Anyway, I’m rambling on at this point, but I’d just like to say that the premise of shows like this and Non Non Biyori, which prominently feature rural towns and villages in either a nostalgic or revival-movement-esque fashion, are not arbitrary or come from a lack of original material: they are reactions to a greater dilemma that’s been getting the spotlight in Japan in recent years, which are the growing pains of excessive urbanization, the resultant loss of culture and values, and the difficulty of coming up with and executing sound solutions.

    I haven’t been back to either of those places since then and can only hope with all my heart that things there are better now. They and many others like them are very special places that I think Japan would benefit greatly from in many ways if they were kept alive and well.

    1. First hit was Green Revolution as way less farmers were needed for the crops.
      Next the bust trampling tourism.
      Next point I hate as I never wanted kids and if I did so with a women near my age I really don’t want to live in the world I now observe must be.
      And the final nail that will eventually result in the extinction of the human race if everyone adopts our modern view of children as optional or try to have them in late twenties early thirties when chance of having them way down along with way higher defect chance. For stable population every woman must have 2.something children and men must support and raise 2.something children. Unfortunately there are just not enough people willing to have 4.something children or 7 something children and so on to make up for people having none one or two. And many of those wanting children cannot naturally have them because of the myth that women can wait to have them. Unfortunately every year after puberty the chance of having a child drops and chance of genetic defect from oxidation and radiation rises. A man who considers children important probably should marry as young as legal and look for lower marriage age even to have the greatest chance of having them. (yuck but them the facts)
      The result a population shrinkage that is starting to occur all over the world in developed areas and in all these places the loss of population both directly shrinks rural areas and indirectly crushes the economy especially tourism that keeps rural areas economically viable now that so few farmers are needed.

      1. It’s not going to result in any extinction, because “everyone” will never adopt that view of children. Natural selection works not just with biological attributes but for cultural ones as well. Cultural groups that favor large families will grow and supplant those that favor small or no families. Those groups will eventually dwindle and die out or be absorbed into the cultures that favor large families. When entire nations or regions subscribe to the small/no family philosophy, they will eventually have no choice but to supplement their populations with mass immigration from regions that subscribe to the large-family philosophy. It’s already happening all over the world, some regions are just resisting it longer than others but will eventually have no choice.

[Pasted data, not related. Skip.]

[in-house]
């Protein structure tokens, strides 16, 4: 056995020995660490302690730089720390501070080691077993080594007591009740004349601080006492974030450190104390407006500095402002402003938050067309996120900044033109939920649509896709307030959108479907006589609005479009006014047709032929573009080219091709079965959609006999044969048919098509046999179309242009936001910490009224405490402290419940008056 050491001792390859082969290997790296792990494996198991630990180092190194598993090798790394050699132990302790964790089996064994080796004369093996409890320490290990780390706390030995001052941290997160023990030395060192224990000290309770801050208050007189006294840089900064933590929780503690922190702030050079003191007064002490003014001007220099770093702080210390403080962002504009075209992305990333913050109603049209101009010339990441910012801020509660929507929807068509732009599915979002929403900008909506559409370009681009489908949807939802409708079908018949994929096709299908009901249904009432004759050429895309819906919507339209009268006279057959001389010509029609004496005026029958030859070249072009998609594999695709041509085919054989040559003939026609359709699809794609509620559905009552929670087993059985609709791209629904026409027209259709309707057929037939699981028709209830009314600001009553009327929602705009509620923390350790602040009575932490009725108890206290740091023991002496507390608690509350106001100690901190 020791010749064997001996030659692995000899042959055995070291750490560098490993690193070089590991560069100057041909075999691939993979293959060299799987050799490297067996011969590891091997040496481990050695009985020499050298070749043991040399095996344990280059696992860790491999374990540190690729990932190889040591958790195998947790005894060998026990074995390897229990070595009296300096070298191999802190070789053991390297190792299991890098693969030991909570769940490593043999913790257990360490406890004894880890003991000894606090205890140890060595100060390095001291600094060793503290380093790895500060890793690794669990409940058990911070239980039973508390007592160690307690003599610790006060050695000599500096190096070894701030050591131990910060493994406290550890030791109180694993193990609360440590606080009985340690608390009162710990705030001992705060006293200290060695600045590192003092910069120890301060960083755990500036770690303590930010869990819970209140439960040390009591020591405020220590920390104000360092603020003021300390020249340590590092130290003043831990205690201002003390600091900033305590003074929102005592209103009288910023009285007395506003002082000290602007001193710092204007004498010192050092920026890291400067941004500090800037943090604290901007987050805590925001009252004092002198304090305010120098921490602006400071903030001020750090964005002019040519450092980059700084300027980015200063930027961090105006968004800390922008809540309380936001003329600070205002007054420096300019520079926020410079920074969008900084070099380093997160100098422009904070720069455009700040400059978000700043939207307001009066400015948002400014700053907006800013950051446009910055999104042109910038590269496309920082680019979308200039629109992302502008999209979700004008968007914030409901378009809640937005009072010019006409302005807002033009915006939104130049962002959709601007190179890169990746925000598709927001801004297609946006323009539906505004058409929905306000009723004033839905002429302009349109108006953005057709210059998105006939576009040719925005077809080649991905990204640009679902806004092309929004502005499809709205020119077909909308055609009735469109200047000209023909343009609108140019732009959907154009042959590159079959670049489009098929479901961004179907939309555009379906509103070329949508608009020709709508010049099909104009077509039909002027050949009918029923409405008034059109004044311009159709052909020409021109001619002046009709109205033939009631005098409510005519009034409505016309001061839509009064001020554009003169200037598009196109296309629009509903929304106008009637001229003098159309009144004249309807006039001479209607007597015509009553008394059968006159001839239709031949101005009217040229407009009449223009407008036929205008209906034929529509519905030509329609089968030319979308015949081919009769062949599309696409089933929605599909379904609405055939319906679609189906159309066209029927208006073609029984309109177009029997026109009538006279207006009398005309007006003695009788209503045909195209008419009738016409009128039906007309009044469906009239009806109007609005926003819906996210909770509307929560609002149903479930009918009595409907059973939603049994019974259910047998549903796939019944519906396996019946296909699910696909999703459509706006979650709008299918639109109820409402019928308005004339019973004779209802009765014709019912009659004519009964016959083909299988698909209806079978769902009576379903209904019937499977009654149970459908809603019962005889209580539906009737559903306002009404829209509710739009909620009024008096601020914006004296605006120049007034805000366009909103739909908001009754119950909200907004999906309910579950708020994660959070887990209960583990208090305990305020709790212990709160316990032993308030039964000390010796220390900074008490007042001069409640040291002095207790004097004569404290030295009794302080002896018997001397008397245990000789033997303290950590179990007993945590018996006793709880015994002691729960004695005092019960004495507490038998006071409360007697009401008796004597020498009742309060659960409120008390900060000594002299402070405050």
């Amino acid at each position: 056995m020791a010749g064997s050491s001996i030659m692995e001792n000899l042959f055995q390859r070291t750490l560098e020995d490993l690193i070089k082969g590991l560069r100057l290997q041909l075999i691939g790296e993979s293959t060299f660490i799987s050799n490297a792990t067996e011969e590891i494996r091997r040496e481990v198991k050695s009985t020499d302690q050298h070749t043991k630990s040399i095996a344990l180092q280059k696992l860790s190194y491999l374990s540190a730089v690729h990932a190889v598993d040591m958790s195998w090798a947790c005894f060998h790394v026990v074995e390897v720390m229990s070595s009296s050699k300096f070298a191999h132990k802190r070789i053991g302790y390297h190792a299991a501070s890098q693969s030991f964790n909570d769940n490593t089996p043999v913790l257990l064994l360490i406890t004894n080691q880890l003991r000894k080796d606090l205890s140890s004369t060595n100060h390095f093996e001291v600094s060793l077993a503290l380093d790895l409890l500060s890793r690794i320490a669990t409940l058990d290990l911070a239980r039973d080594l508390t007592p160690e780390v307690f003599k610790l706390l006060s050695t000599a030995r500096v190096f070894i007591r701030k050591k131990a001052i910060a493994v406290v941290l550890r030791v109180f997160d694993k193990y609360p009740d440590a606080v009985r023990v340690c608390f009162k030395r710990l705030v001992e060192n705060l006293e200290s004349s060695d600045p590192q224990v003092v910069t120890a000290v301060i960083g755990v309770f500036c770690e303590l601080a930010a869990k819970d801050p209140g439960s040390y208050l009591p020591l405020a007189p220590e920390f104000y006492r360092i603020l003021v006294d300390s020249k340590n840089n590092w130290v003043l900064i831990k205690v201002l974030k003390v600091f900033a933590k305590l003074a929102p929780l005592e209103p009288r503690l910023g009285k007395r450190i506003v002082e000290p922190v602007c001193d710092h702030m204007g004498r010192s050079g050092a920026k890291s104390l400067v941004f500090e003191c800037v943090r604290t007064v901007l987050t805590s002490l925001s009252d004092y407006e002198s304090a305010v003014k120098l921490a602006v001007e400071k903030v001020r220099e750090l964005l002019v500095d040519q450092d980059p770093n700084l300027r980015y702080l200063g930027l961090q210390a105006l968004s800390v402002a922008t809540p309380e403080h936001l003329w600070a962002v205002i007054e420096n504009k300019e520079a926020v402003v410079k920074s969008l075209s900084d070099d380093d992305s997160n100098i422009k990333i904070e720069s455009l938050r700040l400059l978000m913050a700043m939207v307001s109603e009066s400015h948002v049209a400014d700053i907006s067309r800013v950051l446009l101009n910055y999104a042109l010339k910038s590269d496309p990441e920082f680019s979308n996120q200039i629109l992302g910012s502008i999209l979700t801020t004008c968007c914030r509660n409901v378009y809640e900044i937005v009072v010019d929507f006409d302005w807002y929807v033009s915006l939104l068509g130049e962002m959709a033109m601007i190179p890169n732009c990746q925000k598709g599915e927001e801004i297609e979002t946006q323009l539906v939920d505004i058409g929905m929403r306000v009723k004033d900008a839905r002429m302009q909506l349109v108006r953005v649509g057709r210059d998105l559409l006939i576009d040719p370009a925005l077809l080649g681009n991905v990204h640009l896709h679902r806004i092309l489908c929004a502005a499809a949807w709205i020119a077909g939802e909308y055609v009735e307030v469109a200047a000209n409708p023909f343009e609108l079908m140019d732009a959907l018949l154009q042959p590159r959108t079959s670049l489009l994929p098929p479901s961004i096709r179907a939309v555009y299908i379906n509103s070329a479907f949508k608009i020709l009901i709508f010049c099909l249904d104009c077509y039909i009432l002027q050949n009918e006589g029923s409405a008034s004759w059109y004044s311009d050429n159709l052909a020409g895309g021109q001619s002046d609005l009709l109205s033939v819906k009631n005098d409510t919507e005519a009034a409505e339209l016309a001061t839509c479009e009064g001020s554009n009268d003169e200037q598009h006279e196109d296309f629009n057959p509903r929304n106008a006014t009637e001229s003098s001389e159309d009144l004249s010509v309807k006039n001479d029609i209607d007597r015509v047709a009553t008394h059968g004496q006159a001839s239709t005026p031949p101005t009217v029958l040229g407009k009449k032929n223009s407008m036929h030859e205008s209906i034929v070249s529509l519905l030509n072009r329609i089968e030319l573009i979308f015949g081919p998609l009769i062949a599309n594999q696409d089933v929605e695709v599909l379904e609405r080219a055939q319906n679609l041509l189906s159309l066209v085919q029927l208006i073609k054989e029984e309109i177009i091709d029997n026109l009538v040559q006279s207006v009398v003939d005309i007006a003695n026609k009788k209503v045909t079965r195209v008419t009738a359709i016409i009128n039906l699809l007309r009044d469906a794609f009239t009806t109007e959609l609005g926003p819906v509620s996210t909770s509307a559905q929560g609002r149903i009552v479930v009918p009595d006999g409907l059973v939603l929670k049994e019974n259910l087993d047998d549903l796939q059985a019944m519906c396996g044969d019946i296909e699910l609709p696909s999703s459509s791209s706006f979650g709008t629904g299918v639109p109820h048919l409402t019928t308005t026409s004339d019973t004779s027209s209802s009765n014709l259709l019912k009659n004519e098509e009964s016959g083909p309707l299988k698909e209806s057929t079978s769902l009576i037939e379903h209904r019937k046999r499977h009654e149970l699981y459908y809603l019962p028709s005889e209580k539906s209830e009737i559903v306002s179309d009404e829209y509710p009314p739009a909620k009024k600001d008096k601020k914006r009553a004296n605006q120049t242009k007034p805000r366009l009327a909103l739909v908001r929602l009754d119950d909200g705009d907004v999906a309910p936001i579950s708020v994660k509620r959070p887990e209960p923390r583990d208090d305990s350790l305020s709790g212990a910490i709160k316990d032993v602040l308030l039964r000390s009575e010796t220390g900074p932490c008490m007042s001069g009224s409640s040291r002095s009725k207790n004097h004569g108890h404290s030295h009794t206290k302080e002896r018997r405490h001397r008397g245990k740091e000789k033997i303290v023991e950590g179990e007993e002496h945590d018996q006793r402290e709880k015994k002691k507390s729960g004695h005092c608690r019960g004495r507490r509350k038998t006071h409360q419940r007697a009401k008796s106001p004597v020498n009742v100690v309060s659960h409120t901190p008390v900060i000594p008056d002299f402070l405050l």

3. This was a very cute first episode. Kinda reminded me of PA Works’ Hanasaku Iroha, except with a small town theme park instead of a rural inn. I think that Sakura Quest is straightforward enough in its premise that it won’t have the problems that Glasslip did.

    I was concerned, however, about the idea of the Kewpie umeboshi sandwich that was about to happen.

  4. I liked it. I can certainly emphasize with not being able to find a job. Given how most of what i wanted to watch seems to be a wash, I am glad this seems to be good.

  5. I do wonder if/when some of the older townspeople will end up recognizing Yoshino or if she’ll tell them about being the “queen” as a child after seeing that photo.

  6. An anime about the tourism industry? If they put as much care as SHIROBAKO, it may end up pretty good. I’ve seen some similar schemes in real life, and I really don’t see how it’ll work. But it’s not my field anyway, so who knows. Never hung around long enough to find out. Maybe Sakura Quest will show in a more entertaining way how they go.

    Two more ladies yet to be introduced.

    What the heck is that thing? Didn’t something similar show up in Hibike Euphonium?

  7. You can definitely feel PA Works is aiming for another Shirobako here, but with a different enough premise and a comparatively stronger first episode this show’s feeling optimistic so far

  8. Chupacabra first reports came from Porto Rico and is a central and southern America myth how they pick that one in Japan? Well that funny.

    I thought it a cute slice of life.

  9. Well we all know how PA works produce anime that build so slow but once it reaches climax all you can say is either WOW or W.A.W, ”What A Waste“… My point is PA works’ unpredictability makes it hard to drop this anime. Shirobako is a good example of WOW. Folks who want plot right on the bat would of course find this anime boring and drop this anime after their 3 episode rule. In my case, I see a strange light at the end of tunnel though whether its a Wow or Waw, we dont know.

  10. It was a much more enjoyable episode than I expected. In particular, the ending theme reminded me of the theme from Shin Sekai Yori, which is one of my all-time favorite credit themes.

    Overall, I’m expecting this to be enjoyable the way Shirobako was.